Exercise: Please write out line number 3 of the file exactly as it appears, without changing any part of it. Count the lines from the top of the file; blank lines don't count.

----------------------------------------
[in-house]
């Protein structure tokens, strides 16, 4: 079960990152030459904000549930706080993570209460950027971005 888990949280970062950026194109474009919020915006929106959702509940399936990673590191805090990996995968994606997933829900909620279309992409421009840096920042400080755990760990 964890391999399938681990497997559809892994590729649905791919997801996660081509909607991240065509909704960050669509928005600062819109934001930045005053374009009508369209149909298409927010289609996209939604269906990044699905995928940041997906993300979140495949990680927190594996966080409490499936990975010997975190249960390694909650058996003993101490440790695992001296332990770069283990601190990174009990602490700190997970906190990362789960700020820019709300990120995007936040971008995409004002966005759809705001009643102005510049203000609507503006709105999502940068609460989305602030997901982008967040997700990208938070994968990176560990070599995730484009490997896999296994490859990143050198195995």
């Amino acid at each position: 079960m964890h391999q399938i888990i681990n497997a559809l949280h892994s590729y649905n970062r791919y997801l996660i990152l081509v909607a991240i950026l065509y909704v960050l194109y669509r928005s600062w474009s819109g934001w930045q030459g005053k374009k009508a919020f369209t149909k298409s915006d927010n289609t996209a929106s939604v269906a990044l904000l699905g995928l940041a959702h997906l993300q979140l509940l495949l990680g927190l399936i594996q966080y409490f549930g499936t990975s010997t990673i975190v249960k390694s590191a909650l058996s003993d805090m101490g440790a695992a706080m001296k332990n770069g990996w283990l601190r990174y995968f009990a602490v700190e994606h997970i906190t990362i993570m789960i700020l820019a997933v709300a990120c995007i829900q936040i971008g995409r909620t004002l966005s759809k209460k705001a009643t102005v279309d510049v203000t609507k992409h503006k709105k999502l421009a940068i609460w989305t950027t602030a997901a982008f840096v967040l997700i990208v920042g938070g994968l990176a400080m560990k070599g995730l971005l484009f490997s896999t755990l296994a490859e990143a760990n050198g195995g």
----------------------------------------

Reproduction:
């Amino acid at each position: 079960m964890h391999q399938i888990i681990n497997a559809l949280h892994s590729y649905n970062r791919y997801l996660i990152l081509v909607a991240i950026l065509y909704v960050l194109y669509r928005s600062w474009s819109g934001w930045q030459g005053k374009k009508a919020f369209t149909k298409s915006d927010n289609t996209a929106s939604v269906a990044l904000l699905g995928l940041a959702h997906l993300q979140l509940l495949l990680g927190l399936i594996q966080y409490f549930g499936t990975s010997t990673i975190v249960k390694s590191a909650l058996s003993d805090m101490g440790a695992a706080m001296k332990n770069g990996w283990l601190r990174y995968f009990a602490v700190e994606h997970i906190t990362i993570m789960i700020l820019a997933v709300a990120c995007i829900q936040i971008g995409r909620t004002l966005s759809k209460k705001a009643t102005v279309d510049v203000t609507k992409h503006k709105k999502l421009a940068i609460w989305t950027t602030a997901a982008f840096v967040l997700i990208v920042g938070g994968l990176a400080m560990k070599g995730l971005l484009f490997s896999t755990l296994a490859e990143a760990n050198g195995g």